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Encore Provence by Peter Mayle

Encore Provence
Peter Mayle

Encore Provence? New Adventures in the South of France: A more fitting title may have been Chicken Soup for the Provencal Soul.

Englishman Mayle, author of the best seller A Year in Provence, has come back with a formulaic sequel. Returning to Provence after a 4 year hiatus in the U.S., this George Lucas of Provence brings us yet another tribute to his spiritual homeland. This time, though, itís more of a book of charming sketches than anything else.

Mayle is an astute, droll observer, from his takes on olive oil, the perfect corkscrew, foie gras, to how to be a nose for a perfumery. While his chapter on Marseille is simply insufficient, his attack of New York Times food critic Ruth Reichl (who wrote that she was disappointed in Provence and couldnít find any good food while there) is wickedly funny. (Reichl ends up sounding like a moron—Mayle painstakingly goes on to point out the best markets, restaurants,and grocery stores that she could have tried instead of running to a supermarket and then bitching about it.) The best sketches are those that combine descriptions of his surroundings with live Provencal characters and their ways. The chapter on truffling and the secretive truffle market sounds as if he were in the middle of an international arms smuggling ring, and the story of the small town butcher who romanced the Provencal housewives was thoroughly enjoyable. While his experience of buying a car in Provence is not one that anyone would want to repeat, he does offer insight into the stubbornness of the French. Meals are best described by people who enjoy eating, and Mayle does not disappoint: there are plenty of long lazy lunches described here.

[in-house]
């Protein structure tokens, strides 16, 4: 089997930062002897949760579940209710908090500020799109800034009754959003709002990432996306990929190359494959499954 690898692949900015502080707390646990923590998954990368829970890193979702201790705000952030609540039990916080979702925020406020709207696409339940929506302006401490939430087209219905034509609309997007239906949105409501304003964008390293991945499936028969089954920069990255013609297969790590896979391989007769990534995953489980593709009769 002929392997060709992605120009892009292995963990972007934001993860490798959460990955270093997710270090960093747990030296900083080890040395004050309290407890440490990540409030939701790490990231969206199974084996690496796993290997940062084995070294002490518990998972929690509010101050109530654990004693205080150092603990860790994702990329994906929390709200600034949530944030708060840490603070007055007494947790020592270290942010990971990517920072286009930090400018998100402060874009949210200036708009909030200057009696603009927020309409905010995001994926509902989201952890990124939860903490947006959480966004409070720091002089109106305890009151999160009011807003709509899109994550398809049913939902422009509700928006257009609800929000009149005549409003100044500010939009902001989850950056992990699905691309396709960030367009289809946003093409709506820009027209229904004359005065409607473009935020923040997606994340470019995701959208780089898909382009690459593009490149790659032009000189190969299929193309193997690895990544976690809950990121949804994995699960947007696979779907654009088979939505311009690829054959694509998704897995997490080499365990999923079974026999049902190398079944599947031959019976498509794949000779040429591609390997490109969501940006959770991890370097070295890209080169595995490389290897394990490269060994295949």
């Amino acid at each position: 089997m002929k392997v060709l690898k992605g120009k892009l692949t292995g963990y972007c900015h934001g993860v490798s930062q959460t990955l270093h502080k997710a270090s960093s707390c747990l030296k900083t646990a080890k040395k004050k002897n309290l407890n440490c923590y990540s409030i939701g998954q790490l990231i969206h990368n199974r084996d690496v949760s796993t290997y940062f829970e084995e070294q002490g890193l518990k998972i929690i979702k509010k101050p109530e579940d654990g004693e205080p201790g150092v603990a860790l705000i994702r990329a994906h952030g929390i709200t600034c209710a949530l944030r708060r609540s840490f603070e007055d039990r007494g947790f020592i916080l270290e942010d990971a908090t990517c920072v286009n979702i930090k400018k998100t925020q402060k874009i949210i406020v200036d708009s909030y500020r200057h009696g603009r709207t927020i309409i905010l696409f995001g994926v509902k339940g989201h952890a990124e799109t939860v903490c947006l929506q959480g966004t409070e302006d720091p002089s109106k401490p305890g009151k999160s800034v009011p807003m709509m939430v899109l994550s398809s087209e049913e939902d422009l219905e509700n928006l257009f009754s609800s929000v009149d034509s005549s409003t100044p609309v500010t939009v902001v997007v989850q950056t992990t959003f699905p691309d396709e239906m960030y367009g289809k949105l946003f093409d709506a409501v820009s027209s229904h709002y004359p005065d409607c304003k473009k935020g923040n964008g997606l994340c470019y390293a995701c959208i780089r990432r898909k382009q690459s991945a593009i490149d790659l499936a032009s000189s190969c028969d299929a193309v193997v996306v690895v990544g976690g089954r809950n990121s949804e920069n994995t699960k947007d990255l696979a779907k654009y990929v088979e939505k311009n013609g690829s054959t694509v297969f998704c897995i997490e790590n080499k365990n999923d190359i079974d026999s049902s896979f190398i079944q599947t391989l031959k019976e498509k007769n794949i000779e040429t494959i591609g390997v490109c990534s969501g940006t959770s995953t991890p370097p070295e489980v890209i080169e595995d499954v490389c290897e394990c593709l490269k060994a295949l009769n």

To his credit, Mayle doesnít bother overanalyzing the Provencal mentality or gushing simply because something is French and therefore godly. All the same, I canít help but get the impression that this book is specifically geared to those Americans whose love of anything French is only matched by their total ineptitude in speaking the language or following the "When in Rome" golden rule of travel. Fortunately for them (and for the French who would otherwise have to tolerate them), they can live vicariously through Mayle in this light for-the-beach read. In any case, it will make you itch for travel.

  Anji Milanovic

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